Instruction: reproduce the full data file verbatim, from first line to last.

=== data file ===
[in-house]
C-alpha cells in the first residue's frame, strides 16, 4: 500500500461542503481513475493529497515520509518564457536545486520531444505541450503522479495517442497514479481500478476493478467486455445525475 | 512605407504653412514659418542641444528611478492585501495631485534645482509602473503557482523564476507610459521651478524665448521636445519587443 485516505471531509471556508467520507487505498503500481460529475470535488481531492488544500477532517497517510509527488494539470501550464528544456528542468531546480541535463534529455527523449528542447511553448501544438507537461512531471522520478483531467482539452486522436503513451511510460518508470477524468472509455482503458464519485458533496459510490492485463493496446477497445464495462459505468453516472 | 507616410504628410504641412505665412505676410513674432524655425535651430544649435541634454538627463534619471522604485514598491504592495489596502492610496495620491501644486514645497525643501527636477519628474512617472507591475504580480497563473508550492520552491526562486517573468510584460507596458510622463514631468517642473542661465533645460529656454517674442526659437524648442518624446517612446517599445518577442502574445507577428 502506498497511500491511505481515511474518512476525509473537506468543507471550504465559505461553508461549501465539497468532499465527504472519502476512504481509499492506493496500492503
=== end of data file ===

[in-house]
C-alpha cells in the first residue's frame, strides 16, 4: 500500500461542503481513475493529497515520509518564457536545486520531444505541450503522479495517442497514479481500478476493478467486455445525475 | 512605407504653412514659418542641444528611478492585501495631485534645482509602473503557482523564476507610459521651478524665448521636445519587443 485516505471531509471556508467520507487505498503500481460529475470535488481531492488544500477532517497517510509527488494539470501550464528544456528542468531546480541535463534529455527523449528542447511553448501544438507537461512531471522520478483531467482539452486522436503513451511510460518508470477524468472509455482503458464519485458533496459510490492485463493496446477497445464495462459505468453516472 | 507616410504628410504641412505665412505676410513674432524655425535651430544649435541634454538627463534619471522604485514598491504592495489596502492610496495620491501644486514645497525643501527636477519628474512617472507591475504580480497563473508550492520552491526562486517573468510584460507596458510622463514631468517642473542661465533645460529656454517674442526659437524648442518624446517612446517599445518577442502574445507577428 502506498497511500491511505481515511474518512476525509473537506468543507471550504465559505461553508461549501465539497468532499465527504472519502476512504481509499492506493496500492503